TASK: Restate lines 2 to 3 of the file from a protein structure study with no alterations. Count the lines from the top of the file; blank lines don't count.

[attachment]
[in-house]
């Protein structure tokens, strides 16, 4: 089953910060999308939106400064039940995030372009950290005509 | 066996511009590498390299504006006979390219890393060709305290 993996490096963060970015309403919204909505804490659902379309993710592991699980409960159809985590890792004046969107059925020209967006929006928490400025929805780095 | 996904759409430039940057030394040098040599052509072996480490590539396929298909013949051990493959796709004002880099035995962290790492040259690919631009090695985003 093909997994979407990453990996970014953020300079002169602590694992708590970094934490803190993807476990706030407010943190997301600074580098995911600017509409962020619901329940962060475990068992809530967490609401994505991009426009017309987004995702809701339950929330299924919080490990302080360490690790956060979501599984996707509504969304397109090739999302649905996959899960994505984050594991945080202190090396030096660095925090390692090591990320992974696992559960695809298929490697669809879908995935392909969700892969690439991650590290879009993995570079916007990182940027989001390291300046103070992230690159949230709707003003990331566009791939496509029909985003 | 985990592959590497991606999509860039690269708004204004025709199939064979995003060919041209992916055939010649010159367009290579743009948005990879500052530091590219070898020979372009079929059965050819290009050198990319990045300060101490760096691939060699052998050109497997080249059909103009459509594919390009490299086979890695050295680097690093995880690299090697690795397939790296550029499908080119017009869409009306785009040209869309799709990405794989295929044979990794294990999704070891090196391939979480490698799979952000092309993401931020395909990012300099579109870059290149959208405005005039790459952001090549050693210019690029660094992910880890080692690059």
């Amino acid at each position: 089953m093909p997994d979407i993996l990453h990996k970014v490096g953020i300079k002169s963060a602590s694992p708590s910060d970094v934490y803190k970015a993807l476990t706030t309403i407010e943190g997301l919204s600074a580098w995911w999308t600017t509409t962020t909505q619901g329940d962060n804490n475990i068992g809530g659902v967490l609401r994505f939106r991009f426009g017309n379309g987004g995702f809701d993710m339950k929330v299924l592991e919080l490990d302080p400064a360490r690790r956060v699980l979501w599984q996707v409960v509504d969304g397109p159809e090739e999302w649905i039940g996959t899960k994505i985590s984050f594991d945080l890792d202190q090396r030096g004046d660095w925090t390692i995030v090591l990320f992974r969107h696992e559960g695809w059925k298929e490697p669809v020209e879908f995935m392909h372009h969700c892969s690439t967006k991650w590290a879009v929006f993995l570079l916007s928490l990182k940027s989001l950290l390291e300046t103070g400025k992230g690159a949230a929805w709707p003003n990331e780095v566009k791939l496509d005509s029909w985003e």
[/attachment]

């Protein structure tokens, strides 16, 4: 089953910060999308939106400064039940995030372009950290005509 | 066996511009590498390299504006006979390219890393060709305290 993996490096963060970015309403919204909505804490659902379309993710592991699980409960159809985590890792004046969107059925020209967006929006928490400025929805780095 | 996904759409430039940057030394040098040599052509072996480490590539396929298909013949051990493959796709004002880099035995962290790492040259690919631009090695985003 093909997994979407990453990996970014953020300079002169602590694992708590970094934490803190993807476990706030407010943190997301600074580098995911600017509409962020619901329940962060475990068992809530967490609401994505991009426009017309987004995702809701339950929330299924919080490990302080360490690790956060979501599984996707509504969304397109090739999302649905996959899960994505984050594991945080202190090396030096660095925090390692090591990320992974696992559960695809298929490697669809879908995935392909969700892969690439991650590290879009993995570079916007990182940027989001390291300046103070992230690159949230709707003003990331566009791939496509029909985003 | 985990592959590497991606999509860039690269708004204004025709199939064979995003060919041209992916055939010649010159367009290579743009948005990879500052530091590219070898020979372009079929059965050819290009050198990319990045300060101490760096691939060699052998050109497997080249059909103009459509594919390009490299086979890695050295680097690093995880690299090697690795397939790296550029499908080119017009869409009306785009040209869309799709990405794989295929044979990794294990999704070891090196391939979480490698799979952000092309993401931020395909990012300099579109870059290149959208405005005039790459952001090549050693210019690029660094992910880890080692690059």
């Amino acid at each position: 089953m093909p997994d979407i993996l990453h990996k970014v490096g953020i300079k002169s963060a602590s694992p708590s910060d970094v934490y803190k970015a993807l476990t706030t309403i407010e943190g997301l919204s600074a580098w995911w999308t600017t509409t962020t909505q619901g329940d962060n804490n475990i068992g809530g659902v967490l609401r994505f939106r991009f426009g017309n379309g987004g995702f809701d993710m339950k929330v299924l592991e919080l490990d302080p400064a360490r690790r956060v699980l979501w599984q996707v409960v509504d969304g397109p159809e090739e999302w649905i039940g996959t899960k994505i985590s984050f594991d945080l890792d202190q090396r030096g004046d660095w925090t390692i995030v090591l990320f992974r969107h696992e559960g695809w059925k298929e490697p669809v020209e879908f995935m392909h372009h969700c892969s690439t967006k991650w590290a879009v929006f993995l570079l916007s928490l990182k940027s989001l950290l390291e300046t103070g400025k992230g690159a949230a929805w709707p003003n990331e780095v566009k791939l496509d005509s029909w985003e």